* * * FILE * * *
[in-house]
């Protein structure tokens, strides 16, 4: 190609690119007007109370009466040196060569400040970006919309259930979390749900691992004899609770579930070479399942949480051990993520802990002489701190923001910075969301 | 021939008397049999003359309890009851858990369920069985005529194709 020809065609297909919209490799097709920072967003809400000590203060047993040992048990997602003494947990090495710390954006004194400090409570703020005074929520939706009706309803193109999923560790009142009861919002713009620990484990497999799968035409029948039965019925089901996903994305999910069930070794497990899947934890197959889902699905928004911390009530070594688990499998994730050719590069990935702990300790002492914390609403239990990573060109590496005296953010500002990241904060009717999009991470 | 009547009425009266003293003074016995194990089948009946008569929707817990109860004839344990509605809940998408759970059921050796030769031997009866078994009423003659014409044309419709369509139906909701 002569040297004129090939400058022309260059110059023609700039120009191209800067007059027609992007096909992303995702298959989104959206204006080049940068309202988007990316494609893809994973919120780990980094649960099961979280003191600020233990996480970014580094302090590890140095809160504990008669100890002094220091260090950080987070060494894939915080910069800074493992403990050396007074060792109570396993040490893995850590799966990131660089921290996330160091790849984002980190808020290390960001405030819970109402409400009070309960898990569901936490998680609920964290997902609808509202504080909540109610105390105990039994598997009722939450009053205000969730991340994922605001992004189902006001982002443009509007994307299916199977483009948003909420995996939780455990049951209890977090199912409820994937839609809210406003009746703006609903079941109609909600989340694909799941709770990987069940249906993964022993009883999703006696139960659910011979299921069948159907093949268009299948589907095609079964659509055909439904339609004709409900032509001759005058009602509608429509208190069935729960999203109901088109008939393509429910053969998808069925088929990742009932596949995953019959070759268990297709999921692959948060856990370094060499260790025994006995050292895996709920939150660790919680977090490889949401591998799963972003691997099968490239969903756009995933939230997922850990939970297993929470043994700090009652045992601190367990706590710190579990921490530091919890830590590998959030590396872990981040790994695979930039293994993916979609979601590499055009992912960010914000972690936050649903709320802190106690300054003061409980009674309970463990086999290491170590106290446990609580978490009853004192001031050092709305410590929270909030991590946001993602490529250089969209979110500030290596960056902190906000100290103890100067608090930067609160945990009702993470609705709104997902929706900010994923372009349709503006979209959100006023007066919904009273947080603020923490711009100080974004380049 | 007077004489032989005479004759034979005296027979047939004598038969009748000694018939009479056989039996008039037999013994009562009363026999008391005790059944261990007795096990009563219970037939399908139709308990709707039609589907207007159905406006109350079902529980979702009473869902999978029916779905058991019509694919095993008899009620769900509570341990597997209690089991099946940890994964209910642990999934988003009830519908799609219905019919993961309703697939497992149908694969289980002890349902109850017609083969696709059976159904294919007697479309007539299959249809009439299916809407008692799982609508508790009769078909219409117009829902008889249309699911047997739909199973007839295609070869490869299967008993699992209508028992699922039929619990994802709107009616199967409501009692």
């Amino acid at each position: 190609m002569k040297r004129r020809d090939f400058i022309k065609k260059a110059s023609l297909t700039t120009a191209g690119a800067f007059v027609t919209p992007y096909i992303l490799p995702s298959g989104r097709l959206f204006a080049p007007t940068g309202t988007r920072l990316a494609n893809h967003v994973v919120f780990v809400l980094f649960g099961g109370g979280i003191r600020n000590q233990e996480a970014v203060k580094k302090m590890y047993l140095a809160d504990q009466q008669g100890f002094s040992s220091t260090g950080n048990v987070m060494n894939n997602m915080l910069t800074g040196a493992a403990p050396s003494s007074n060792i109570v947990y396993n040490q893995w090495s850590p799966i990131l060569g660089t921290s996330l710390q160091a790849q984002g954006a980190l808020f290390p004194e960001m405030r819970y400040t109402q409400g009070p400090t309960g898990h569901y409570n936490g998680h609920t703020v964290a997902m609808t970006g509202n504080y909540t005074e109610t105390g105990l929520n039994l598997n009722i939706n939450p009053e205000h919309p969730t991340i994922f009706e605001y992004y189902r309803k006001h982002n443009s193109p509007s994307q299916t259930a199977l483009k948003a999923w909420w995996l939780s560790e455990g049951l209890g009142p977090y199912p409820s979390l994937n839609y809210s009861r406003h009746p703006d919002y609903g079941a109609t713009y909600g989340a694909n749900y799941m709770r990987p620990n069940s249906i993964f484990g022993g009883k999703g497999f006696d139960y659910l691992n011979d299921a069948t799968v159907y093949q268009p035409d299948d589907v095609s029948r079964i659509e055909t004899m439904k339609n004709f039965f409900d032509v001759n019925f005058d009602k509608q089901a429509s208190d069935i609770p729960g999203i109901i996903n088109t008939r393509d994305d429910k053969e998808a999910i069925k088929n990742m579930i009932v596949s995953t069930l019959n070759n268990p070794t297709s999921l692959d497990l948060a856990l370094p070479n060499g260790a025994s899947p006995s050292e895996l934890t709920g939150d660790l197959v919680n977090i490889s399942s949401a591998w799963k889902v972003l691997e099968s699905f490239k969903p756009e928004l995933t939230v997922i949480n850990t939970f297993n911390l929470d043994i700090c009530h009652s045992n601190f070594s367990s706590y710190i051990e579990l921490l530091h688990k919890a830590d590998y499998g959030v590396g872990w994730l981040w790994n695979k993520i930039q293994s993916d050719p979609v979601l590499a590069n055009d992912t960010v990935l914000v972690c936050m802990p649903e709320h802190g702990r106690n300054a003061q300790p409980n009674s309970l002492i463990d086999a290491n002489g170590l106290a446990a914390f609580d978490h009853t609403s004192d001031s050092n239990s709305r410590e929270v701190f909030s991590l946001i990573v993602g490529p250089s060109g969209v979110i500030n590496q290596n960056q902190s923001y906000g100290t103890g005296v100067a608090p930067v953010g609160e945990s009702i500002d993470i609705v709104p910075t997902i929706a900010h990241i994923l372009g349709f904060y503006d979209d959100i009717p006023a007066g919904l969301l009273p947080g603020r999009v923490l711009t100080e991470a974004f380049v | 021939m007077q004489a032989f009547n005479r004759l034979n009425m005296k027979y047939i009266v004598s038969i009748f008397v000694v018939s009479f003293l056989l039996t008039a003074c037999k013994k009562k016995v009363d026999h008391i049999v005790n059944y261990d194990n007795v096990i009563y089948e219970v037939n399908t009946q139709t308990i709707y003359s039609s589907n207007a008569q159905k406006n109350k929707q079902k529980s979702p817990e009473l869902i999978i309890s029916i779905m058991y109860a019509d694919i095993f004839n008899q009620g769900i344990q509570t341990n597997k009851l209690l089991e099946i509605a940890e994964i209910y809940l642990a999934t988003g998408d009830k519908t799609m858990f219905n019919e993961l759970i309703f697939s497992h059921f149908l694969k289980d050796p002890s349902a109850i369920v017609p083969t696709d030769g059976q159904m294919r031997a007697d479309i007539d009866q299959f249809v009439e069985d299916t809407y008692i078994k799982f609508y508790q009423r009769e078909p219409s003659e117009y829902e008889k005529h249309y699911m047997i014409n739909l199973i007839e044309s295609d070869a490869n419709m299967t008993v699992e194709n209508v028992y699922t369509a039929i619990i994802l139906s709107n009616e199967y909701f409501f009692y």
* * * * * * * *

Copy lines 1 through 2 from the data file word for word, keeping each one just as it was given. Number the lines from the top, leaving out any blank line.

[in-house]
């Protein structure tokens, strides 16, 4: 190609690119007007109370009466040196060569400040970006919309259930979390749900691992004899609770579930070479399942949480051990993520802990002489701190923001910075969301 | 021939008397049999003359309890009851858990369920069985005529194709 020809065609297909919209490799097709920072967003809400000590203060047993040992048990997602003494947990090495710390954006004194400090409570703020005074929520939706009706309803193109999923560790009142009861919002713009620990484990497999799968035409029948039965019925089901996903994305999910069930070794497990899947934890197959889902699905928004911390009530070594688990499998994730050719590069990935702990300790002492914390609403239990990573060109590496005296953010500002990241904060009717999009991470 | 009547009425009266003293003074016995194990089948009946008569929707817990109860004839344990509605809940998408759970059921050796030769031997009866078994009423003659014409044309419709369509139906909701 002569040297004129090939400058022309260059110059023609700039120009191209800067007059027609992007096909992303995702298959989104959206204006080049940068309202988007990316494609893809994973919120780990980094649960099961979280003191600020233990996480970014580094302090590890140095809160504990008669100890002094220091260090950080987070060494894939915080910069800074493992403990050396007074060792109570396993040490893995850590799966990131660089921290996330160091790849984002980190808020290390960001405030819970109402409400009070309960898990569901936490998680609920964290997902609808509202504080909540109610105390105990039994598997009722939450009053205000969730991340994922605001992004189902006001982002443009509007994307299916199977483009948003909420995996939780455990049951209890977090199912409820994937839609809210406003009746703006609903079941109609909600989340694909799941709770990987069940249906993964022993009883999703006696139960659910011979299921069948159907093949268009299948589907095609079964659509055909439904339609004709409900032509001759005058009602509608429509208190069935729960999203109901088109008939393509429910053969998808069925088929990742009932596949995953019959070759268990297709999921692959948060856990370094060499260790025994006995050292895996709920939150660790919680977090490889949401591998799963972003691997099968490239969903756009995933939230997922850990939970297993929470043994700090009652045992601190367990706590710190579990921490530091919890830590590998959030590396872990981040790994695979930039293994993916979609979601590499055009992912960010914000972690936050649903709320802190106690300054003061409980009674309970463990086999290491170590106290446990609580978490009853004192001031050092709305410590929270909030991590946001993602490529250089969209979110500030290596960056902190906000100290103890100067608090930067609160945990009702993470609705709104997902929706900010994923372009349709503006979209959100006023007066919904009273947080603020923490711009100080974004380049 | 007077004489032989005479004759034979005296027979047939004598038969009748000694018939009479056989039996008039037999013994009562009363026999008391005790059944261990007795096990009563219970037939399908139709308990709707039609589907207007159905406006109350079902529980979702009473869902999978029916779905058991019509694919095993008899009620769900509570341990597997209690089991099946940890994964209910642990999934988003009830519908799609219905019919993961309703697939497992149908694969289980002890349902109850017609083969696709059976159904294919007697479309007539299959249809009439299916809407008692799982609508508790009769078909219409117009829902008889249309699911047997739909199973007839295609070869490869299967008993699992209508028992699922039929619990994802709107009616199967409501009692």